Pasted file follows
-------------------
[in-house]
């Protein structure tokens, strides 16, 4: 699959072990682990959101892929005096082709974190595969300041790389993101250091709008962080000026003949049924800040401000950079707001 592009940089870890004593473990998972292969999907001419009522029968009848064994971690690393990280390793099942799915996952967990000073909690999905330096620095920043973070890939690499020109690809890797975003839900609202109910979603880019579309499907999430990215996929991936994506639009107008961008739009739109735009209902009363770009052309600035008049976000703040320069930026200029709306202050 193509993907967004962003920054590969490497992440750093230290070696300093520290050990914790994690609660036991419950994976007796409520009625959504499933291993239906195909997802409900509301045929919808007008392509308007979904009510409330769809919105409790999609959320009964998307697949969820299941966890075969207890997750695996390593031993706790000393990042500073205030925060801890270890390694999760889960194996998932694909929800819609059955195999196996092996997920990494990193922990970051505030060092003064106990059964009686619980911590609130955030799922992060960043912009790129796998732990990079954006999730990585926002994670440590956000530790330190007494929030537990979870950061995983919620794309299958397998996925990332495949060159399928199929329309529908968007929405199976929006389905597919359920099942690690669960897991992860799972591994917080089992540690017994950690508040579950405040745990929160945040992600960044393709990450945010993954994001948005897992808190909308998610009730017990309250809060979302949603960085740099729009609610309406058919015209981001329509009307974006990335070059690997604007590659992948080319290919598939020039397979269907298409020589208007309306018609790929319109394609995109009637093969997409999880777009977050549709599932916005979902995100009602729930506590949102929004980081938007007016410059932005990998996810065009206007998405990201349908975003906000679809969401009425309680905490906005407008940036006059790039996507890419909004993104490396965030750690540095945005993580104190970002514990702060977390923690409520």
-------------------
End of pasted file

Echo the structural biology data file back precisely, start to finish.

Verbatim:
[in-house]
């Protein structure tokens, strides 16, 4: 699959072990682990959101892929005096082709974190595969300041790389993101250091709008962080000026003949049924800040401000950079707001 592009940089870890004593473990998972292969999907001419009522029968009848064994971690690393990280390793099942799915996952967990000073909690999905330096620095920043973070890939690499020109690809890797975003839900609202109910979603880019579309499907999430990215996929991936994506639009107008961008739009739109735009209902009363770009052309600035008049976000703040320069930026200029709306202050 193509993907967004962003920054590969490497992440750093230290070696300093520290050990914790994690609660036991419950994976007796409520009625959504499933291993239906195909997802409900509301045929919808007008392509308007979904009510409330769809919105409790999609959320009964998307697949969820299941966890075969207890997750695996390593031993706790000393990042500073205030925060801890270890390694999760889960194996998932694909929800819609059955195999196996092996997920990494990193922990970051505030060092003064106990059964009686619980911590609130955030799922992060960043912009790129796998732990990079954006999730990585926002994670440590956000530790330190007494929030537990979870950061995983919620794309299958397998996925990332495949060159399928199929329309529908968007929405199976929006389905597919359920099942690690669960897991992860799972591994917080089992540690017994950690508040579950405040745990929160945040992600960044393709990450945010993954994001948005897992808190909308998610009730017990309250809060979302949603960085740099729009609610309406058919015209981001329509009307974006990335070059690997604007590659992948080319290919598939020039397979269907298409020589208007309306018609790929319109394609995109009637093969997409999880777009977050549709599932916005979902995100009602729930506590949102929004980081938007007016410059932005990998996810065009206007998405990201349908975003906000679809969401009425309680905490906005407008940036006059790039996507890419909004993104490396965030750690540095945005993580104190970002514990702060977390923690409520």